Library Corner: How to Apologise for Killing a Cat

Have you ever tried using the latest behavioural science ideas only to find it’s not had the impact you expected. In his latest book Guy Doza argues that this often comes down to the lost art of rhetoric. We’ve become so focused on the latest scientific developments that we don’t focus on language and how it can influence behaviour. Doza explores how to be a better speaker and writer by mastering the English language. For a scientist this may be daunting, but the payoff is immense, and it’s something we regularly overlook.

Next time you are at an airport and you look at the business book section you will find a vast selection of books promising to explain the science behind marketing and behavioural science - and online the selection is even more daunting. Unfortunately, after you have read a couple, many start to appear rather similar, recounting the same stories, experiments, and case studies. But every now and then you will come across a fantastic book that changes your perspective or opens your eyes to something new. Each month we will review one of these books, either a new release or something from that past, but outside of the mainstream behavioural science or marketing literature. This month: ‘How to apologise for killing a cat’ by Guy Doza’ 

Study any psychology course and one of the first essays you’ll write will be ‘Is psychology a science?’, and the answer they always expect is yes. This should be no surprise. Read any behavioural science books and they give you the impression that with a few simple changes, such as incorporating Cialdini's 7 principles of persuasion, and your sales will dramatically shoot up. I’m not suggesting that behavioural science won’t increase sales, they do, but implementing these techniques can be more complicated than they may make out. Or to put it another way, there is an art to how their implemented.   


And this is where the art of rhetoric comes. The psychological principles of persuasion give you the building blocks, but it is the linguistic flare that often determine the success of these interventions.

Take the example, from the book’s title. From a psychological perspective, a successful apology just needs to comprise of six elements. (1) An expression of remorse over the conflict (2) An acceptance of responsibility for the harmful behaviour (3) an admission of injustice or wrongdoing (4) an acknowledgement of harm and/or victim suffering (5) a promise to do better in the future (6) an offer to repair the damage done. Tick those boxes and it’s job done. But if you accidentally reversed over your neighbour’s cat and said “I am so sorry. It is my fault. I was wrong. I can see that you’re upset. It won’t happen again. I’ll get you a new cat” you’re not going to get very far.  And this is where the art of rhetoric comes. The psychological principles of persuasion give you the building blocks, but it is the linguistic flare that often determine the success of these interventions.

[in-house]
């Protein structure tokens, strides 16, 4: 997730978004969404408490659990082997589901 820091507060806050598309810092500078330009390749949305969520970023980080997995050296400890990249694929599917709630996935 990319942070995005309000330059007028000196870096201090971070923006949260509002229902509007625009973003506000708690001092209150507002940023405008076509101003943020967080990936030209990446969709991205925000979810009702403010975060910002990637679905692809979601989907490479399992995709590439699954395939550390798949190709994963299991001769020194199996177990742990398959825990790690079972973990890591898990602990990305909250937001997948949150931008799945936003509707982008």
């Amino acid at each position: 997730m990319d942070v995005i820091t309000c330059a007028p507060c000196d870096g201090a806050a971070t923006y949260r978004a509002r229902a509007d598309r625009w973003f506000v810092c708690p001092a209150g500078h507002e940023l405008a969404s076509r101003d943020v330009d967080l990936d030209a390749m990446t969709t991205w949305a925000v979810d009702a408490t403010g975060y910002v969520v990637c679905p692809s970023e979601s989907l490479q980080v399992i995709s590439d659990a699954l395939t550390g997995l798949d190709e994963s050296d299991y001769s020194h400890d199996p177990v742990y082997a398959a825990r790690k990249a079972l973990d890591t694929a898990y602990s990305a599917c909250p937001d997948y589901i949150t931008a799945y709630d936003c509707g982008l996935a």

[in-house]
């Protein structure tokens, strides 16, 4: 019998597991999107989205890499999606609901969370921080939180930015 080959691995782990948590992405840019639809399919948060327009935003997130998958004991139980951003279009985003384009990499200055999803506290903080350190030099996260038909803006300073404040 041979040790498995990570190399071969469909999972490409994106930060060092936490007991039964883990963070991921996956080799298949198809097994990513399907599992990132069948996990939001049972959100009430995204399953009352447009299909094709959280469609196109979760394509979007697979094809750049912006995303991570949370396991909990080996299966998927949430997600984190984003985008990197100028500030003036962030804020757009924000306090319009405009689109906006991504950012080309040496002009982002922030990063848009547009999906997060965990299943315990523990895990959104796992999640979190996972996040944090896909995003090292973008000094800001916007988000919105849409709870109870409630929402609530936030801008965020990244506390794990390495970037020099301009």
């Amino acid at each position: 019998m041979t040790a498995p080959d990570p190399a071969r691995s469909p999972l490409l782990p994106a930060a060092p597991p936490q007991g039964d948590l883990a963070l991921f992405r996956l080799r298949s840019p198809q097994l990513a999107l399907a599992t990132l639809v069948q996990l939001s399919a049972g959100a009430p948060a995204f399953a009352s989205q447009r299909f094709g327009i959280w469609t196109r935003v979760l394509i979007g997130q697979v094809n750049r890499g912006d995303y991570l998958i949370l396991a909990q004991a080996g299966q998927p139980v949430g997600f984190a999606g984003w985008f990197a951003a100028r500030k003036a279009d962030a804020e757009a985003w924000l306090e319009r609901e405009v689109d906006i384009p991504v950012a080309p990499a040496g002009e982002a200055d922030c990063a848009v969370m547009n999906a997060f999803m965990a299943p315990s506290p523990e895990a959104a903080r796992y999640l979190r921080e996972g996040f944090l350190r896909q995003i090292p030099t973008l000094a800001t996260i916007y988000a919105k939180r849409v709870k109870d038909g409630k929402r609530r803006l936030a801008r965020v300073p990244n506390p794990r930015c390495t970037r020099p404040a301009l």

And this is what differentiates Doza’s book from most other books on persuasion. Rather than reviewing the standard experiments you find in virtually every book, Doza explores the lost art of rhetoric. What are the different elements of language that can be used to make your argument appear more persuasive. At first it may sound a little daunting, especially when all the concepts have Latin or Greek based names, but master these concepts, and you’ll be a better writer. However, it is important to emphasise that this is not a behavioural science guide, and people who are used to reading these books might initially be disappointed. There is no magic formula or killer statistics such as “use this tactic and your sales will increase by 20%”.  Instead, it simply explains the classical elements of rhetoric and provides numerous examples of how they are used. And this is where life can get a little complex, with so many techniques to choose from, how do you know which one to use? There is no flow chart or dichotomous key. It’s up to you to use your intuition and experience to decide what to do.  

If you come from a scientific background, you might find this frustrating. On first reading you might feel you’re back in an English literature class. You may feel that you are equipped to analyse an advert, but don’t know how to use this new knowledge. But when you stop and think about it, it’s not hard to see how you can easily change the way you write.  Behavioural science books are often aimed at copywriters helping them to better understand psychology to improve their writing. This time the tables are turned, and it is a case of seeing what psychologists and behavioural scientists can learn from copywriters.  

Decoded, 2nd edition is published by Wiley in 2022 and is available to buy for £16.99 

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